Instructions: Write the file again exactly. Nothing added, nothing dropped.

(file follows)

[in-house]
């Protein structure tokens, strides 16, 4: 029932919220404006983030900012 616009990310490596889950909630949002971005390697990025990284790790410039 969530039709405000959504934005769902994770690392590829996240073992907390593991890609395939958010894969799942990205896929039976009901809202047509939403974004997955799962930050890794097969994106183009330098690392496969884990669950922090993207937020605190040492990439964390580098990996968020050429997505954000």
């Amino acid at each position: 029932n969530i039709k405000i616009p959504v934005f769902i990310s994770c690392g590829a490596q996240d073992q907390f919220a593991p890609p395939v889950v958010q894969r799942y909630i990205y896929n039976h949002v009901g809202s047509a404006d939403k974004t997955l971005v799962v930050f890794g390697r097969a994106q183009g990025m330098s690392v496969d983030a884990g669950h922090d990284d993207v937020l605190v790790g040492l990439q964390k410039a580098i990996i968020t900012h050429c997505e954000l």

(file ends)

[in-house]
């Protein structure tokens, strides 16, 4: 029932919220404006983030900012 616009990310490596889950909630949002971005390697990025990284790790410039 969530039709405000959504934005769902994770690392590829996240073992907390593991890609395939958010894969799942990205896929039976009901809202047509939403974004997955799962930050890794097969994106183009330098690392496969884990669950922090993207937020605190040492990439964390580098990996968020050429997505954000």
């Amino acid at each position: 029932n969530i039709k405000i616009p959504v934005f769902i990310s994770c690392g590829a490596q996240d073992q907390f919220a593991p890609p395939v889950v958010q894969r799942y909630i990205y896929n039976h949002v009901g809202s047509a404006d939403k974004t997955l971005v799962v930050f890794g390697r097969a994106q183009g990025m330098s690392v496969d983030a884990g669950h922090d990284d993207v937020l605190v790790g040492l990439q964390k410039a580098i990996i968020t900012h050429c997505e954000l």